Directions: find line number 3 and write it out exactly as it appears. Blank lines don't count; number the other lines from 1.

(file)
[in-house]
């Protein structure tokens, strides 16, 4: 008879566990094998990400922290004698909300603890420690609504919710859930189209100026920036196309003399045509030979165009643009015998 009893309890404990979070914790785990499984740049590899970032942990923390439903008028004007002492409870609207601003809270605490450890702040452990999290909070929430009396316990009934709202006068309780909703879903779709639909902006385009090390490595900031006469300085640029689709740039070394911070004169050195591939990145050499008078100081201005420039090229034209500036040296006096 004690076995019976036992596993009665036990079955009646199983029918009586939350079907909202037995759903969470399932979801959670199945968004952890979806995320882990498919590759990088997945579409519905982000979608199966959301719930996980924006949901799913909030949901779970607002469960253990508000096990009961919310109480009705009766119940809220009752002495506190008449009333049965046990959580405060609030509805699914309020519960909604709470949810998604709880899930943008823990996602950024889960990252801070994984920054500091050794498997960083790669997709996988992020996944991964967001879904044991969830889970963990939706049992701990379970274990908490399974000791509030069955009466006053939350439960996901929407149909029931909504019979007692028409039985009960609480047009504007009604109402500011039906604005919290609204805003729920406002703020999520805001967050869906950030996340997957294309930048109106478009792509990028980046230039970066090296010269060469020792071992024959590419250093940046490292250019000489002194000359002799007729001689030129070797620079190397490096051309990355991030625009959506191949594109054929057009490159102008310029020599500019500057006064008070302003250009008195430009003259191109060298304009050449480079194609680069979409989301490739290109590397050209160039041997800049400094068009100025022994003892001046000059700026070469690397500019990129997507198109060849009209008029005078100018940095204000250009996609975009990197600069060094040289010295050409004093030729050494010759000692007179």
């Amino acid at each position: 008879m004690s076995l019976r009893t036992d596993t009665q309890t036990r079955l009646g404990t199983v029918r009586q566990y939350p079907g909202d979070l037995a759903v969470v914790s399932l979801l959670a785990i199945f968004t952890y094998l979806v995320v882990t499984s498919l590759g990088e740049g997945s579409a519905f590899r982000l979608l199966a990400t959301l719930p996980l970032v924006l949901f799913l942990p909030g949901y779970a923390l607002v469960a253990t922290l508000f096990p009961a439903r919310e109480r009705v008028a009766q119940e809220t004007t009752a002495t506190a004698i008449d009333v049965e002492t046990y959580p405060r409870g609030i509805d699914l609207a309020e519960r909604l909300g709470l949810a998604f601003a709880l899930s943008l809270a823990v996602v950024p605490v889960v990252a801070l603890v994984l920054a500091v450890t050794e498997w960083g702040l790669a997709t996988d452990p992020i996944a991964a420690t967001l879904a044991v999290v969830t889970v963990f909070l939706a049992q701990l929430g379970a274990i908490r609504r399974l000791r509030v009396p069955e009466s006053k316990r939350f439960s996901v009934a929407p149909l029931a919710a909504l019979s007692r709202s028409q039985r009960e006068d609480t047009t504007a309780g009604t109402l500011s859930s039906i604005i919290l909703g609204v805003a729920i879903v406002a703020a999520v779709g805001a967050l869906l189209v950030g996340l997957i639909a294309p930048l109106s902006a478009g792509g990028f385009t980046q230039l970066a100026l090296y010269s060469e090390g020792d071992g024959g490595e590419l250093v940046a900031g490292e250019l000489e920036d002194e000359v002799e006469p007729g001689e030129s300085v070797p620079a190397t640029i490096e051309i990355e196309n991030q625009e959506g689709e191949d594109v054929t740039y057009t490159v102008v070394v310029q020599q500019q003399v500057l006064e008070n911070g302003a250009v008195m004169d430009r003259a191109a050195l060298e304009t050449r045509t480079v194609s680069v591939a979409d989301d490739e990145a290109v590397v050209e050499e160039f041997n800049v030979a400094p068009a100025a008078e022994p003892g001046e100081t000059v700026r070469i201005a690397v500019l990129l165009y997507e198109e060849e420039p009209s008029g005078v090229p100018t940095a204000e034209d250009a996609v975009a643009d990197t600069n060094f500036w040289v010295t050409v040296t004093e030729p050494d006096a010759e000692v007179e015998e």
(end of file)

């Amino acid at each position: 008879m004690s076995l019976r009893t036992d596993t009665q309890t036990r079955l009646g404990t199983v029918r009586q566990y939350p079907g909202d979070l037995a759903v969470v914790s399932l979801l959670a785990i199945f968004t952890y094998l979806v995320v882990t499984s498919l590759g990088e740049g997945s579409a519905f590899r982000l979608l199966a990400t959301l719930p996980l970032v924006l949901f799913l942990p909030g949901y779970a923390l607002v469960a253990t922290l508000f096990p009961a439903r919310e109480r009705v008028a009766q119940e809220t004007t009752a002495t506190a004698i008449d009333v049965e002492t046990y959580p405060r409870g609030i509805d699914l609207a309020e519960r909604l909300g709470l949810a998604f601003a709880l899930s943008l809270a823990v996602v950024p605490v889960v990252a801070l603890v994984l920054a500091v450890t050794e498997w960083g702040l790669a997709t996988d452990p992020i996944a991964a420690t967001l879904a044991v999290v969830t889970v963990f909070l939706a049992q701990l929430g379970a274990i908490r609504r399974l000791r509030v009396p069955e009466s006053k316990r939350f439960s996901v009934a929407p149909l029931a919710a909504l019979s007692r709202s028409q039985r009960e006068d609480t047009t504007a309780g009604t109402l500011s859930s039906i604005i919290l909703g609204v805003a729920i879903v406002a703020a999520v779709g805001a967050l869906l189209v950030g996340l997957i639909a294309p930048l109106s902006a478009g792509g990028f385009t980046q230039l970066a100026l090296y010269s060469e090390g020792d071992g024959g490595e590419l250093v940046a900031g490292e250019l000489e920036d002194e000359v002799e006469p007729g001689e030129s300085v070797p620079a190397t640029i490096e051309i990355e196309n991030q625009e959506g689709e191949d594109v054929t740039y057009t490159v102008v070394v310029q020599q500019q003399v500057l006064e008070n911070g302003a250009v008195m004169d430009r003259a191109a050195l060298e304009t050449r045509t480079v194609s680069v591939a979409d989301d490739e990145a290109v590397v050209e050499e160039f041997n800049v030979a400094p068009a100025a008078e022994p003892g001046e100081t000059v700026r070469i201005a690397v500019l990129l165009y997507e198109e060849e420039p009209s008029g005078v090229p100018t940095a204000e034209d250009a996609v975009a643009d990197t600069n060094f500036w040289v010295t050409v040296t004093e030729p050494d006096a010759e000692v007179e015998e």